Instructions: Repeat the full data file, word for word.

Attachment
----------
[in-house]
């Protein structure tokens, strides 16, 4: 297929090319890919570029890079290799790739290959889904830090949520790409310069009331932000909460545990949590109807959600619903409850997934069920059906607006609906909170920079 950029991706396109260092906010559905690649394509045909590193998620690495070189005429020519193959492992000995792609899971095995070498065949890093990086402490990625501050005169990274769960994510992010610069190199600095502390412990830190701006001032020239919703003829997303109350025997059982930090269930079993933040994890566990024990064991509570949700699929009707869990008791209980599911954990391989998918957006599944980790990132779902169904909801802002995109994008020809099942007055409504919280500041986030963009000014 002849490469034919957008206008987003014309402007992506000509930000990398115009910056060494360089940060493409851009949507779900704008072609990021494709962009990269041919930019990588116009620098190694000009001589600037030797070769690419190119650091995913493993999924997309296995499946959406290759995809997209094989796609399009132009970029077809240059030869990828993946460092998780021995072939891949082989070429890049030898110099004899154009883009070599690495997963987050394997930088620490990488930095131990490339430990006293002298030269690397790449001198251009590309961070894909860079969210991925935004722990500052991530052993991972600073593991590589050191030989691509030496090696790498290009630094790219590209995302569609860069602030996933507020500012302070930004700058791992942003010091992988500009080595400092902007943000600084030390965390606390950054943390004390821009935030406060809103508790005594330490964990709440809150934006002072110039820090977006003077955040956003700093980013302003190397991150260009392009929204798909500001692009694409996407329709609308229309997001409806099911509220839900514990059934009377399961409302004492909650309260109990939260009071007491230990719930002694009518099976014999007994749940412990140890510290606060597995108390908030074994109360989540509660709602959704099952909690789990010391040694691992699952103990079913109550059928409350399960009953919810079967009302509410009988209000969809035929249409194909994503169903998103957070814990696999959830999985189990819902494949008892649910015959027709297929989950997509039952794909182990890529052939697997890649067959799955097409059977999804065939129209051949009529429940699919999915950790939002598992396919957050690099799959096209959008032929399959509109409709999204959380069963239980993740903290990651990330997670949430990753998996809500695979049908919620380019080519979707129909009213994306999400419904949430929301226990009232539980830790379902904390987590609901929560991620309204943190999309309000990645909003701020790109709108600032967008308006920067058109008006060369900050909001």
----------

[in-house]
């Protein structure tokens, strides 16, 4: 297929090319890919570029890079290799790739290959889904830090949520790409310069009331932000909460545990949590109807959600619903409850997934069920059906607006609906909170920079 950029991706396109260092906010559905690649394509045909590193998620690495070189005429020519193959492992000995792609899971095995070498065949890093990086402490990625501050005169990274769960994510992010610069190199600095502390412990830190701006001032020239919703003829997303109350025997059982930090269930079993933040994890566990024990064991509570949700699929009707869990008791209980599911954990391989998918957006599944980790990132779902169904909801802002995109994008020809099942007055409504919280500041986030963009000014 002849490469034919957008206008987003014309402007992506000509930000990398115009910056060494360089940060493409851009949507779900704008072609990021494709962009990269041919930019990588116009620098190694000009001589600037030797070769690419190119650091995913493993999924997309296995499946959406290759995809997209094989796609399009132009970029077809240059030869990828993946460092998780021995072939891949082989070429890049030898110099004899154009883009070599690495997963987050394997930088620490990488930095131990490339430990006293002298030269690397790449001198251009590309961070894909860079969210991925935004722990500052991530052993991972600073593991590589050191030989691509030496090696790498290009630094790219590209995302569609860069602030996933507020500012302070930004700058791992942003010091992988500009080595400092902007943000600084030390965390606390950054943390004390821009935030406060809103508790005594330490964990709440809150934006002072110039820090977006003077955040956003700093980013302003190397991150260009392009929204798909500001692009694409996407329709609308229309997001409806099911509220839900514990059934009377399961409302004492909650309260109990939260009071007491230990719930002694009518099976014999007994749940412990140890510290606060597995108390908030074994109360989540509660709602959704099952909690789990010391040694691992699952103990079913109550059928409350399960009953919810079967009302509410009988209000969809035929249409194909994503169903998103957070814990696999959830999985189990819902494949008892649910015959027709297929989950997509039952794909182990890529052939697997890649067959799955097409059977999804065939129209051949009529429940699919999915950790939002598992396919957050690099799959096209959008032929399959509109409709999204959380069963239980993740903290990651990330997670949430990753998996809500695979049908919620380019080519979707129909009213994306999400419904949430929301226990009232539980830790379902904390987590609901929560991620309204943190999309309000990645909003701020790109709108600032967008308006920067058109008006060369900050909001």